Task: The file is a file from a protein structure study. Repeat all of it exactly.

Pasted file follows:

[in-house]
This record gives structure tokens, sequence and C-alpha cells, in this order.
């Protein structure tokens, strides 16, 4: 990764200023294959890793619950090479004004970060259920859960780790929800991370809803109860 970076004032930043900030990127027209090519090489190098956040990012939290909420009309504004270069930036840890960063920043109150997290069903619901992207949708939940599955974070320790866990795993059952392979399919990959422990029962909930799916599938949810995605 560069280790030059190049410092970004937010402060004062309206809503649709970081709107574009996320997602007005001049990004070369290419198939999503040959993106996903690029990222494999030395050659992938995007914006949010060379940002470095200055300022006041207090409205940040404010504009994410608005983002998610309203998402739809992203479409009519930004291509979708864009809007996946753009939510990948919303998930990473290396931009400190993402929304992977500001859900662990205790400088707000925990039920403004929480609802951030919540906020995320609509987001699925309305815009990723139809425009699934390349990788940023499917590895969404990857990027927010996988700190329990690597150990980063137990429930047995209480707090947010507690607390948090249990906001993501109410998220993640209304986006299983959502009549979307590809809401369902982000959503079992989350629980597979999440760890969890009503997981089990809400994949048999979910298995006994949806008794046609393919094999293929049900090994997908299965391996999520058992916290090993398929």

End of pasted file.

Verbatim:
[in-house]
This record gives structure tokens, sequence and C-alpha cells, in this order.
């Protein structure tokens, strides 16, 4: 990764200023294959890793619950090479004004970060259920859960780790929800991370809803109860 970076004032930043900030990127027209090519090489190098956040990012939290909420009309504004270069930036840890960063920043109150997290069903619901992207949708939940599955974070320790866990795993059952392979399919990959422990029962909930799916599938949810995605 560069280790030059190049410092970004937010402060004062309206809503649709970081709107574009996320997602007005001049990004070369290419198939999503040959993106996903690029990222494999030395050659992938995007914006949010060379940002470095200055300022006041207090409205940040404010504009994410608005983002998610309203998402739809992203479409009519930004291509979708864009809007996946753009939510990948919303998930990473290396931009400190993402929304992977500001859900662990205790400088707000925990039920403004929480609802951030919540906020995320609509987001699925309305815009990723139809425009699934390349990788940023499917590895969404990857990027927010996988700190329990690597150990980063137990429930047995209480707090947010507690607390948090249990906001993501109410998220993640209304986006299983959502009549979307590809809401369902982000959503079992989350629980597979999440760890969890009503997981089990809400994949048999979910298995006994949806008794046609393919094999293929049900090994997908299965391996999520058992916290090993398929």